travel around in night clubs and theaters doing my magic show. And after the show, a couple of interested people will come and talk to me, and I’ll tell them where I feel that I experience magic. On stage, doing “stand and deliver shows” in Las Vegas, where I have to get up there and be the star. But night after night after night is a really different experience. I honor that experience, and there’s a great beauty to doing a wonderful magic show. And for me, in my Hermetic way, I encrypt as many of the symbols, and even words, into the script. And images in my show that will hint at these experiences, because that’s the way it’s always been done in the Hermetic traditions. I consider myself a Hermeticist.
David: So you do you try to blend shamanism in your stage magic performances?
Jeff: Yeah, and to the Hermeticist, or the people that are slightly switching on to a magical current, or expanding their horizons on what they perceive magic to be, they’ll light up, and they’ll get it. When I do my piece with the grail, or when I do my shamanic initiation with a young man from the audience, or when I do my kind of shamanic journey death and resurrection with the mask, people can see this. Or if they’re on the verge of getting it, it will stir a chord inside of them, and they’ll be maybe a little email, maybe a little conversation after the show, and that’s where I can tell them about these other events.
So, for me, the big stage, the television work, the Las Vegas work, the touring work, becomes outer-court. And at the same time, some of the best performers, and the best musicians that I meet at these fires, I take and tour with. I tour with them in my show. So if I meet some great drummers, dancers, or acrobats out at the fire, I’ll plug them into my show for awhile, and we become the traveling medicine show in the truest sense. I’ve met drummers at a Rainbow Gathering that I’ve taken around the world, on cruise ships, first-class hotels, and theater tours. So there’s a crossover there.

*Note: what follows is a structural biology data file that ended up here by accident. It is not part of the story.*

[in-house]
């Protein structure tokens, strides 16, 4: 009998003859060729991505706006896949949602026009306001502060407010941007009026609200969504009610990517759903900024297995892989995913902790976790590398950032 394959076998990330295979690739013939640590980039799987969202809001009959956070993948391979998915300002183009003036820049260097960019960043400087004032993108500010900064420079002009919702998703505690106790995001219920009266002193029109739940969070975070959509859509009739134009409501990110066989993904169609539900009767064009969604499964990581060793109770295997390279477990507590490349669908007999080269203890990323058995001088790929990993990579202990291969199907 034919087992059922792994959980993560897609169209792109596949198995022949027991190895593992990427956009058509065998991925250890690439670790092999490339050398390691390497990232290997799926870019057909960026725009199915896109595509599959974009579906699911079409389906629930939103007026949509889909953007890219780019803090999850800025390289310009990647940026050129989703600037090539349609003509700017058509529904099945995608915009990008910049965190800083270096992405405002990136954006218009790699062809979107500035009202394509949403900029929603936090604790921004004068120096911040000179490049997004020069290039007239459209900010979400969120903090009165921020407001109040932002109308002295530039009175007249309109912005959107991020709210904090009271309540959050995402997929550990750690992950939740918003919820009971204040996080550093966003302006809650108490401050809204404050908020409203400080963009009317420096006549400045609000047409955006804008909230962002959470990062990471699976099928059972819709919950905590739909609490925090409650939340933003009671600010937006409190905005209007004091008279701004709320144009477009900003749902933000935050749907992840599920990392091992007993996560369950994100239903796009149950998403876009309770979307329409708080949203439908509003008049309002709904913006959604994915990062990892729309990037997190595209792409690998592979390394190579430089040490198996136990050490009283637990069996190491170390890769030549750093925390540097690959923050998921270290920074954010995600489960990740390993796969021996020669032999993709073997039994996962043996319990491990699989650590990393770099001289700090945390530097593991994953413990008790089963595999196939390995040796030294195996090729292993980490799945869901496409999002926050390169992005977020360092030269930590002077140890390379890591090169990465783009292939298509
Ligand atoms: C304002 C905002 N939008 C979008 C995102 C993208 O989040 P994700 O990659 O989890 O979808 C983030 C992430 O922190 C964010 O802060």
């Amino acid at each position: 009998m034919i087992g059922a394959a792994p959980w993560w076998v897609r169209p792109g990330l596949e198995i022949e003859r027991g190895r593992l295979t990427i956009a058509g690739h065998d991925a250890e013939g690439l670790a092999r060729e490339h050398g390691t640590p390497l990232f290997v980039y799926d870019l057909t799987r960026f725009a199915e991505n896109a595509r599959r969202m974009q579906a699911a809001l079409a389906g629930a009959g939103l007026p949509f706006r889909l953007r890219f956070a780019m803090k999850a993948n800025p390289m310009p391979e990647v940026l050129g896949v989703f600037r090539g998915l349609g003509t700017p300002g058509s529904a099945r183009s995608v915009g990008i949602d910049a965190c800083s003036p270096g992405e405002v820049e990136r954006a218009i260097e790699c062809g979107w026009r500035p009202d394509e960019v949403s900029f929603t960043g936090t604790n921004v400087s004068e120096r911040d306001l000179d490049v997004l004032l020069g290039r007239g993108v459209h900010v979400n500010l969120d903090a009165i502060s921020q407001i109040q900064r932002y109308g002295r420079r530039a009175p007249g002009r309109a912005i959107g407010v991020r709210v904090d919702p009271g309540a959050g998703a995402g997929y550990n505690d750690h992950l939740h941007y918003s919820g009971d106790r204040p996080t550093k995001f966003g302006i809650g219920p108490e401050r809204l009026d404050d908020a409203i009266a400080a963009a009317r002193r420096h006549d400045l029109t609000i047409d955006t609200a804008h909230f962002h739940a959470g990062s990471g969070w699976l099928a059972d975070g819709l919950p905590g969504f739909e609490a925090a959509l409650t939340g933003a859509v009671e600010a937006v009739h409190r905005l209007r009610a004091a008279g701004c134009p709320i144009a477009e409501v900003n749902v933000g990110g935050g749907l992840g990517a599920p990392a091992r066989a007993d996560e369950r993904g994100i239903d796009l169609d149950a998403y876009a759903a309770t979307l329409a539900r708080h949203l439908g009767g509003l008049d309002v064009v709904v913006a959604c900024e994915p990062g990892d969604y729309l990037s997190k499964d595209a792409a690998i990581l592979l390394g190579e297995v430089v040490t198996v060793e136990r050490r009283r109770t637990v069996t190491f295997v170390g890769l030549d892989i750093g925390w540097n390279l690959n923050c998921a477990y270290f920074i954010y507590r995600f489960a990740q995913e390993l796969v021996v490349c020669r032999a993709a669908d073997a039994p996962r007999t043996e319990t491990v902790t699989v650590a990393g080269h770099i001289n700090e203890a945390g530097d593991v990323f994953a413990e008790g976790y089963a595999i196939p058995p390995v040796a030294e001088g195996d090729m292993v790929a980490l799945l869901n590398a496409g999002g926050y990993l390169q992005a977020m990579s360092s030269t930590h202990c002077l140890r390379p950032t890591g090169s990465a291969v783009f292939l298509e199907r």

David: Speaking of medicine shows, this brings up one of the things that I wanted to ask you about. I’ve heard that in South America, the Ayahauscaros–the traditional shamans who use the ceremonial hallucinogenic jungle juice ayahuasca–in healing sessions, will often mix some sort of sleight of hand type magic with the real healing work that they’re really doing, because it helps to create a state of suspended belief. Do you have any thoughts on that, on the healing potential of suspended belief and how it relates to what is known as the placebo effect in modern medicine?
Jeff: These shamanic healers are sometime called sucking doctors. One of the old shamanic techniques was that the shaman would put his mouth on the effected area and suck. Then he would spit out all kinds of weird bits of bones, bugs, twisted tumor and things like that, to, I guess, create a placebo effect. Now, in the magical belief system, or ritual contract of these healing seances, that’s fair game. And that has changed into what’s called psychic surgery. South America and the Philippines are famous for their psychic surgeons. Sleight of hand magicians have a different take on this. People like James Randi, and the other debunkers and skeptics, see these shamans as con artists.
I see it a bit differently. I think that, yes, I would say that eighty to ninety percent of them are using sleight of hand technique. But given the culture, and the surrounding mindset, and group belief system that these “healings” are taken place in, they can possibly result in a placebo effect which leads to a genuine cure. That’s very different from what I do at ritual theater. When I pull a beam of light from my heart, and I place it on your heart, I do not expect you to believe that I have tapped into the cosmic force of nature, and am able to pull a light beam from my heart, and place it in your heart. It’s a way of connecting with you through a magical illusion.